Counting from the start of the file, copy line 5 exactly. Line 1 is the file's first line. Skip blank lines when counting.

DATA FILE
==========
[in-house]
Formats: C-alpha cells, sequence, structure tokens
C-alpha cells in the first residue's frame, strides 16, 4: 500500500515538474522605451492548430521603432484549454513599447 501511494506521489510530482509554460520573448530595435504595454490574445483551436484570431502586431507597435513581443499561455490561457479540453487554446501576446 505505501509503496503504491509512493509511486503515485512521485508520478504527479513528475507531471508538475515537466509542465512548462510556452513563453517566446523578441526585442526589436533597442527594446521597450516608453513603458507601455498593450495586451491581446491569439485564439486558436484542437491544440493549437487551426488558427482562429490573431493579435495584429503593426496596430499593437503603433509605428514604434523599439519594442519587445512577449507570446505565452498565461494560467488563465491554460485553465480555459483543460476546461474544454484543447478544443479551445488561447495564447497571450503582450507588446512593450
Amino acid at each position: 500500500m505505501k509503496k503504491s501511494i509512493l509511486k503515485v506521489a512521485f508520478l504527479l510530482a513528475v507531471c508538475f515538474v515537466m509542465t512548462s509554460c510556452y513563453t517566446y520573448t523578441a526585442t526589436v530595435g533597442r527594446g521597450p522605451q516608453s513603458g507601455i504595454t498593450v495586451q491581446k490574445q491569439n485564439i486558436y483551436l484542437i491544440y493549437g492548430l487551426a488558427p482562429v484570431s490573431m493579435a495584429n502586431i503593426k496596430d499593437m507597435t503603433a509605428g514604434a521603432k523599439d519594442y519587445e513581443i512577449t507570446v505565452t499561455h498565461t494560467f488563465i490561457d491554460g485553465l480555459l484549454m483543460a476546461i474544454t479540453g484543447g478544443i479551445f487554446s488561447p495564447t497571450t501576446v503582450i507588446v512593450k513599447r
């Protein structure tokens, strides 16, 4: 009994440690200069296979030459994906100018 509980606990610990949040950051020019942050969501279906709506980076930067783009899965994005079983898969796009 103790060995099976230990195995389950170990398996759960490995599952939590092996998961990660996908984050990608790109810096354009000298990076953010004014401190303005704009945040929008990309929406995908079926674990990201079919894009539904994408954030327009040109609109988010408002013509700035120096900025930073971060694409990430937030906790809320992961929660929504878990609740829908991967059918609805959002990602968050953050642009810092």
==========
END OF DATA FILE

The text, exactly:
């Protein structure tokens, strides 16, 4: 009994440690200069296979030459994906100018 509980606990610990949040950051020019942050969501279906709506980076930067783009899965994005079983898969796009 103790060995099976230990195995389950170990398996759960490995599952939590092996998961990660996908984050990608790109810096354009000298990076953010004014401190303005704009945040929008990309929406995908079926674990990201079919894009539904994408954030327009040109609109988010408002013509700035120096900025930073971060694409990430937030906790809320992961929660929504878990609740829908991967059918609805959002990602968050953050642009810092």